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Canada Morning Update: Doug Ford opposes handgun ban, pledges $25-million for police and courts

Good morning,

These are the top stories:

Saudi Arabia says it won’t disrupt oil sales to Canada

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Saudi Arabia’s Energy Minister says the diplomatic rift with Canada won’t disrupt the kingdom’s oil sales to Canadian customers, showing that there are limits to the retaliation Riyadh is willing to mete out in the dispute over Western criticism of the kingdom’s human-rights practices.

Canada’s consumption of Saudi oil is relatively small. It brought in 15 per cent of its oil imports from the kingdom in 2017, according to Statistics Canada. For the first six months of 2018, Canada imported an average of 121,415 barrels a day from Saudi Arabia, the National Energy board said.

So far, Saudi Arabia has expelled Canada’s ambassador; frozen new trade and investment in this country; begun the withdrawal of 16,000 Riyadh-funded students, as well as medical patients; announced a suspension of Saudi Arabian Airlines flights to Toronto; and stopped buying barley and wheat from Canada. The Saudis have also reportedly instructed their central bank and state pension funds to sell off Canadian assets.

As Doug Saunders writes, the Saudi attack on Canada is a major political gift to the liberals.

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Doug Ford opposes handgun ban, pledges $25-million for police and courts

Ontario Premier Doug Ford says he opposes a handgun ban in Toronto because it would penalize legal gun owners, but vowed to help tackle gun violence in the city by pledging $25-million over four years for police and the courts.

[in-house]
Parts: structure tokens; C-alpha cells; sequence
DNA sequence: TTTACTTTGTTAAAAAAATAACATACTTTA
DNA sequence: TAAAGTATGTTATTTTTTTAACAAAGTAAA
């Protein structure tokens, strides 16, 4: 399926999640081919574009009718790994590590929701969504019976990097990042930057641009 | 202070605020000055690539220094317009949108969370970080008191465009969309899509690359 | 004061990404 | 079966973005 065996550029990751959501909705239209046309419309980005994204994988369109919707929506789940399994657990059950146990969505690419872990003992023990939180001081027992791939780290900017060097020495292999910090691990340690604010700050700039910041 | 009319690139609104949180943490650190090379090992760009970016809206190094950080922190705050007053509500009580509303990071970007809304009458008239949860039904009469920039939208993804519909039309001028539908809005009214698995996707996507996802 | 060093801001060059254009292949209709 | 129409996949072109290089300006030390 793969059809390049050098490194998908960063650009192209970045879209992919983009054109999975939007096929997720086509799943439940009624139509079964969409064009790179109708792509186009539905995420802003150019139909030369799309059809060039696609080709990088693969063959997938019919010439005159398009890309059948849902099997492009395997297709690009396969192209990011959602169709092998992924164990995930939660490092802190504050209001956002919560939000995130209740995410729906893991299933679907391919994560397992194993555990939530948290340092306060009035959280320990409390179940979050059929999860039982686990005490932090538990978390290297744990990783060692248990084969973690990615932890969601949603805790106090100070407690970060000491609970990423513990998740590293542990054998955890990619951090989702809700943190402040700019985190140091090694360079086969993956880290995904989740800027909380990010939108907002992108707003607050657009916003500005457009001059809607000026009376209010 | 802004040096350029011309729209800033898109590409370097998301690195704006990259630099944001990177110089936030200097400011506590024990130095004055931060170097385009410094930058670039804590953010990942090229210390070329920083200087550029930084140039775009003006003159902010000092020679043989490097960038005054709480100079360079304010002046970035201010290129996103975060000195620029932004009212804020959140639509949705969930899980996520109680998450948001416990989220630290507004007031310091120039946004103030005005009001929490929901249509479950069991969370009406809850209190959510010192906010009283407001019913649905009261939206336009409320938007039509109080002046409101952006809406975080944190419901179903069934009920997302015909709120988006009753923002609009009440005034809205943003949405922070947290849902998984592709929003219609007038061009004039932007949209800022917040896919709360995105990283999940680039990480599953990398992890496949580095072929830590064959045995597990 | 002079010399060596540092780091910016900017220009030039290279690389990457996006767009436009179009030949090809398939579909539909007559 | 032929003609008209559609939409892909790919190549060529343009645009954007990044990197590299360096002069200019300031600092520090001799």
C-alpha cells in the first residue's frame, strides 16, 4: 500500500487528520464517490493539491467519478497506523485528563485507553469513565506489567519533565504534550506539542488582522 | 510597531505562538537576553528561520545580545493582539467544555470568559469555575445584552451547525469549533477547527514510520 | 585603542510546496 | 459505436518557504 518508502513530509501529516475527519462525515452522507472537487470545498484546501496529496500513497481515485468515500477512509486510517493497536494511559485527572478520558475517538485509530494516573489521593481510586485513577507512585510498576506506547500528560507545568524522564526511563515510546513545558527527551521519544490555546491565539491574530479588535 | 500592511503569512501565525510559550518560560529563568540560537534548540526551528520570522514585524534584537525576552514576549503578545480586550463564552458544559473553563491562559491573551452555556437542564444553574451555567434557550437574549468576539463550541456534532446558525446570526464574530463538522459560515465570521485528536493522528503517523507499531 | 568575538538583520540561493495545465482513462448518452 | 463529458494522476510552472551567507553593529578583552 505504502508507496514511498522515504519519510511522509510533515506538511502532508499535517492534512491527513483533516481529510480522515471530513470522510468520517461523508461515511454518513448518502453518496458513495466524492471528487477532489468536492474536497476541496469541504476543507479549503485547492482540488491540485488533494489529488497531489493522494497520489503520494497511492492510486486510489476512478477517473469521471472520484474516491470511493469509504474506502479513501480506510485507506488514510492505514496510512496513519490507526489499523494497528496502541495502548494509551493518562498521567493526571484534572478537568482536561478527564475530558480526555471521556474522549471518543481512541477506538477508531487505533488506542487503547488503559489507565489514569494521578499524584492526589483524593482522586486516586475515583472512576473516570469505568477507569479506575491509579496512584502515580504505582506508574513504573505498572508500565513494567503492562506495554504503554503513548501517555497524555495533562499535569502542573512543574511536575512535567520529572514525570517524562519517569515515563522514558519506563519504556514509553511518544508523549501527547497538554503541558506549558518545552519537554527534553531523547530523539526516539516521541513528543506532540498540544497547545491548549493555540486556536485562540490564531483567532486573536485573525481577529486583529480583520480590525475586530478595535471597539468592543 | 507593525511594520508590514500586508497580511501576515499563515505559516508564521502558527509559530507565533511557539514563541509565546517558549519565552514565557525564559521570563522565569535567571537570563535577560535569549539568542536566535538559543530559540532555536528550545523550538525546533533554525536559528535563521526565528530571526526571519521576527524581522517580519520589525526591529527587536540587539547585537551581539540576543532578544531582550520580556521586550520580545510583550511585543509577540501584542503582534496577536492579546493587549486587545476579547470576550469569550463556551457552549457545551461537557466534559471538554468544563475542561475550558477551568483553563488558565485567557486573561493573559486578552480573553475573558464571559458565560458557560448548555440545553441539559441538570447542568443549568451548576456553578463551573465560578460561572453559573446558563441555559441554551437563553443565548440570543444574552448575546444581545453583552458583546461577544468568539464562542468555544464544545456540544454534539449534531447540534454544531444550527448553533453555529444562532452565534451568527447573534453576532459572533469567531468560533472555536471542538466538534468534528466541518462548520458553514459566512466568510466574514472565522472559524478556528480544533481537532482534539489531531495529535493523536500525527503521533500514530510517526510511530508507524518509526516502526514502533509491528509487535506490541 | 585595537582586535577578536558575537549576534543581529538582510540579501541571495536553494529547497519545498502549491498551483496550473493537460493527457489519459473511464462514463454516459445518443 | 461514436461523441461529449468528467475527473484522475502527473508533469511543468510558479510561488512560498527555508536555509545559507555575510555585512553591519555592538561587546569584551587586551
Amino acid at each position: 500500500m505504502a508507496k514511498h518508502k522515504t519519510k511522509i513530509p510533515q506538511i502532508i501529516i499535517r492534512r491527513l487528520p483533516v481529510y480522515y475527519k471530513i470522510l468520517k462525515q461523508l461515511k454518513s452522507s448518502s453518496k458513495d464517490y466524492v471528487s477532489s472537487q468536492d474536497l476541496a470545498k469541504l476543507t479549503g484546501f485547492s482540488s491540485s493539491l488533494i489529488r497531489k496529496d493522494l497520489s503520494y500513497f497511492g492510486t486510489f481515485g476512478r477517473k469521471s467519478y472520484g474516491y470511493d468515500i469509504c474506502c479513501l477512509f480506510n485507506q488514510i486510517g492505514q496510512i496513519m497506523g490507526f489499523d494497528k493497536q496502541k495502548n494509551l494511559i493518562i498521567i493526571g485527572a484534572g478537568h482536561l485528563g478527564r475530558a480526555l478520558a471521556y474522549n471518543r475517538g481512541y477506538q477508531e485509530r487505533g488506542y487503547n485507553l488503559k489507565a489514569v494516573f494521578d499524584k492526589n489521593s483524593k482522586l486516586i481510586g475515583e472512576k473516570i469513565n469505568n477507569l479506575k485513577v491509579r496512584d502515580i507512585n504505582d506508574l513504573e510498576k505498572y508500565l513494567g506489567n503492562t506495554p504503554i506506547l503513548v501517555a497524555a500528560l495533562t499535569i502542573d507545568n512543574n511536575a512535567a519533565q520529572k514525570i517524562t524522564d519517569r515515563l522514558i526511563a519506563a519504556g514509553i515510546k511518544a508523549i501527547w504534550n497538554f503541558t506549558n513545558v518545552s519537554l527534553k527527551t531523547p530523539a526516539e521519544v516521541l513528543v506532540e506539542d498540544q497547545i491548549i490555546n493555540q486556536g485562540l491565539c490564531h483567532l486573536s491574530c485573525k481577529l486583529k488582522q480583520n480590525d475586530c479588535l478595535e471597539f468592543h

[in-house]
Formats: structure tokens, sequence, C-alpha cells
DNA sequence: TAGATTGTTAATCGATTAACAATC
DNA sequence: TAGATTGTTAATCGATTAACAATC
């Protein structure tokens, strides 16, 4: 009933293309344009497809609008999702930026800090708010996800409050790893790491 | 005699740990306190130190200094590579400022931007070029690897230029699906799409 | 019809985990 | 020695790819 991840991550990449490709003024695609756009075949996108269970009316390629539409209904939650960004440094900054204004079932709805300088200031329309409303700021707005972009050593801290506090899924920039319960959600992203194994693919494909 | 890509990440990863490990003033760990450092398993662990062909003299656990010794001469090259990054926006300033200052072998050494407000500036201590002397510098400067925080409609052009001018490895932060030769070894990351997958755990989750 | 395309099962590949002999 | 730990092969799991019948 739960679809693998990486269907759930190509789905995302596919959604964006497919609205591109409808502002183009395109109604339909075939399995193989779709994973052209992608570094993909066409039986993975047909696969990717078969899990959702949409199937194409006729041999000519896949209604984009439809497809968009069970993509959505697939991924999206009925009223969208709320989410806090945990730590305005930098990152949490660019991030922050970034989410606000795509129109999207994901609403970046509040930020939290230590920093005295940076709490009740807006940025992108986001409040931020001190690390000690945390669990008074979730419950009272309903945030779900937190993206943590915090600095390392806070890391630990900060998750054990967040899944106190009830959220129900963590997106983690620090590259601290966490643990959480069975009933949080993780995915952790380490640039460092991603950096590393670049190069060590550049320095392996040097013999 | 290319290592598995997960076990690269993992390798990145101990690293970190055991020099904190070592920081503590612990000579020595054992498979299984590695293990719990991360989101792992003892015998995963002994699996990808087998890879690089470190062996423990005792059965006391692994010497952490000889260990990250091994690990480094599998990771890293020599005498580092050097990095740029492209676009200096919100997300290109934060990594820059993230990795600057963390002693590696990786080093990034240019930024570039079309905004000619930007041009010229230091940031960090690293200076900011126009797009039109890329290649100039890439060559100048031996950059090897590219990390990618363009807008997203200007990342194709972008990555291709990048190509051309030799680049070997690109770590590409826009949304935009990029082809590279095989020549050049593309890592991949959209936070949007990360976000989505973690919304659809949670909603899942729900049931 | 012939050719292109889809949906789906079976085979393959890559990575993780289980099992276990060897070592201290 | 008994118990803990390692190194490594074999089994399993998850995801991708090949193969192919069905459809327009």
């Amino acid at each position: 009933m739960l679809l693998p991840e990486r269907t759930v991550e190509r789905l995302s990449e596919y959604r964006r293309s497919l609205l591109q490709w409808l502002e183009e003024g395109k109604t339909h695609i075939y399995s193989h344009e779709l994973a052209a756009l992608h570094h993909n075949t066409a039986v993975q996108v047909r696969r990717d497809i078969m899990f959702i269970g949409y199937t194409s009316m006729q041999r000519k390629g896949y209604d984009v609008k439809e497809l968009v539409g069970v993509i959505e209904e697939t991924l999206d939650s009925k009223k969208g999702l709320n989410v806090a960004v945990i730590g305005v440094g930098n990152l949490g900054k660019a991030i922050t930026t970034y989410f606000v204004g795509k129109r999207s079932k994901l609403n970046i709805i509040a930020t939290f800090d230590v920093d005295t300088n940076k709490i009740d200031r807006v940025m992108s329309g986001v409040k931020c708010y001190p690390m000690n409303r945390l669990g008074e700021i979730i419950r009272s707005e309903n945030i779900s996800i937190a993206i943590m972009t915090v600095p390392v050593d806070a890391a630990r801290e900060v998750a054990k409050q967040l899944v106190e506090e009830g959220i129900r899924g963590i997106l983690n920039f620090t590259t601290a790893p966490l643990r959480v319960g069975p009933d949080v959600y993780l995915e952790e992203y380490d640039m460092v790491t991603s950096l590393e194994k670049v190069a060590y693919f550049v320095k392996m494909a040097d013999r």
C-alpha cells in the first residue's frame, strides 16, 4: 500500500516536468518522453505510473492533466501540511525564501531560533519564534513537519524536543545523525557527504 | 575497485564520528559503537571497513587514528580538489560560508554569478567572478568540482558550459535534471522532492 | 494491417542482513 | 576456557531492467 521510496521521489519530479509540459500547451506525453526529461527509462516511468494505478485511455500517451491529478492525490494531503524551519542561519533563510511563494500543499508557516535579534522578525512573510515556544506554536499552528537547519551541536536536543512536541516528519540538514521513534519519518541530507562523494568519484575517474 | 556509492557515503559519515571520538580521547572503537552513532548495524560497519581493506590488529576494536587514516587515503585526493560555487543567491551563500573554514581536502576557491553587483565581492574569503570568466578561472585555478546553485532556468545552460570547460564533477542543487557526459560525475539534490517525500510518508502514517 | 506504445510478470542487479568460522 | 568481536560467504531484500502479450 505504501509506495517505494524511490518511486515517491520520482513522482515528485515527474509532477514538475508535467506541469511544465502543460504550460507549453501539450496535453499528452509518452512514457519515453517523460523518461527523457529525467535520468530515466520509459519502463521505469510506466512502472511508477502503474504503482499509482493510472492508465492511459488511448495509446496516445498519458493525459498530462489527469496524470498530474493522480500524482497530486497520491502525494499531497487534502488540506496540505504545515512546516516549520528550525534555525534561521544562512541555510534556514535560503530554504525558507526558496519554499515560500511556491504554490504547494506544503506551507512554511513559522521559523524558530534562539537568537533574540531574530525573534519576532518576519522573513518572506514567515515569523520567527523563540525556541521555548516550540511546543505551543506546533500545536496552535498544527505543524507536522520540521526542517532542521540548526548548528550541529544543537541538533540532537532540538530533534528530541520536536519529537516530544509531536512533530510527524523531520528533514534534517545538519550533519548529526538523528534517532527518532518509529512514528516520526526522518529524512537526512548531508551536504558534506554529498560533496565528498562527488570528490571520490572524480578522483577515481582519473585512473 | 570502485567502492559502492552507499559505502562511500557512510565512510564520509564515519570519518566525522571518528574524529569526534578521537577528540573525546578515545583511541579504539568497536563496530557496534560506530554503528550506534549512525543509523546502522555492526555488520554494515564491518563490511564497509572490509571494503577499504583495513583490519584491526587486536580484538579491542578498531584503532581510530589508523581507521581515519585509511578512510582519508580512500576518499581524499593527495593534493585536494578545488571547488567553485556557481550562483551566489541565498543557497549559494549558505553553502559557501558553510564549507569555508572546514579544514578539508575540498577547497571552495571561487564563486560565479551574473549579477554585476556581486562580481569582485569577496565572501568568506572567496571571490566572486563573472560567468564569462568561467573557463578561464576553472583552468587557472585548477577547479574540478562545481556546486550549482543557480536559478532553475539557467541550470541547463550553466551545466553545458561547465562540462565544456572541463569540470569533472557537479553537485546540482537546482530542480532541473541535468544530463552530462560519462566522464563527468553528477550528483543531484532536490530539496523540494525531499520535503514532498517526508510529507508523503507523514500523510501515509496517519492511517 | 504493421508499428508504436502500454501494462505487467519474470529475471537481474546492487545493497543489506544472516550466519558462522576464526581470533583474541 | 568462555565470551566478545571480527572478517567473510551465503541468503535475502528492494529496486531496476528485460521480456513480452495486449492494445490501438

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Following the Danforth shooting, Toronto city council voted to ask the federal government to ban the sale of handguns in the city and sought a similar ban on the sale of ammunition from the province.

Ruling out new funding for community programs aimed at reducing violence, Mr. Ford said the province would send $18-million to the Toronto police to buy new digital and investigative tools, while allocating $7.6-million to staff each of Toronto’s courthouses with a legal team dedicated to denying bail to people accused of gun crimes.

Mexico and US make progress on removing NAFTA auto roadblocks

The Mexican government is closing in on an agreement with the Trump administration to raise wages in the auto sector and push more manufacturing jobs to the U.S. – a major breakthrough in the renegotiation of the North American free-trade agreement.

It is still unclear when Canada will return to the table. The U.S. has not invited Canadian officials to participate in the most recent round of negotiations – in part because the talks have focused on issues that primarily concern the U.S. and Mexico.

About one in seven men who consume marijuana admit driving after getting high: StatsCan

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About one in seven cannabis users said they had recently gotten behind the wheel after consuming the drug, according to a survey by Statistics Canada that reveals lax attitudes toward drug-impaired driving as the country prepares for legalization.

Statistics Canada’s National Cannabis Survey results from the first half of this year, released on Thursday, show boys and men were nearly two times more likely to report driving within two hours of using marijuana than girls and women, although both appeared to be driving after consuming marijuana at greater rates than driving while drunk. Five per cent said they had accepted a ride from a driver who had consumed the drug in the previous two hours.

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IN CASE YOU MISSED IT

Family of Colten Boushie files lawsuit against RCMP, Gerald Stanley

The family of Colten Boushie, an Indigenous man shot to death on a Saskatchewan farm in August 2016, has filed lawsuits against the RCMP and the farmer who was acquitted in the killing. The claim against Mr. Stanley, filed in a Saskatoon court, argues that the farmer caused Mr. Boushie’s death through negligence, recklessness or by an intentional act.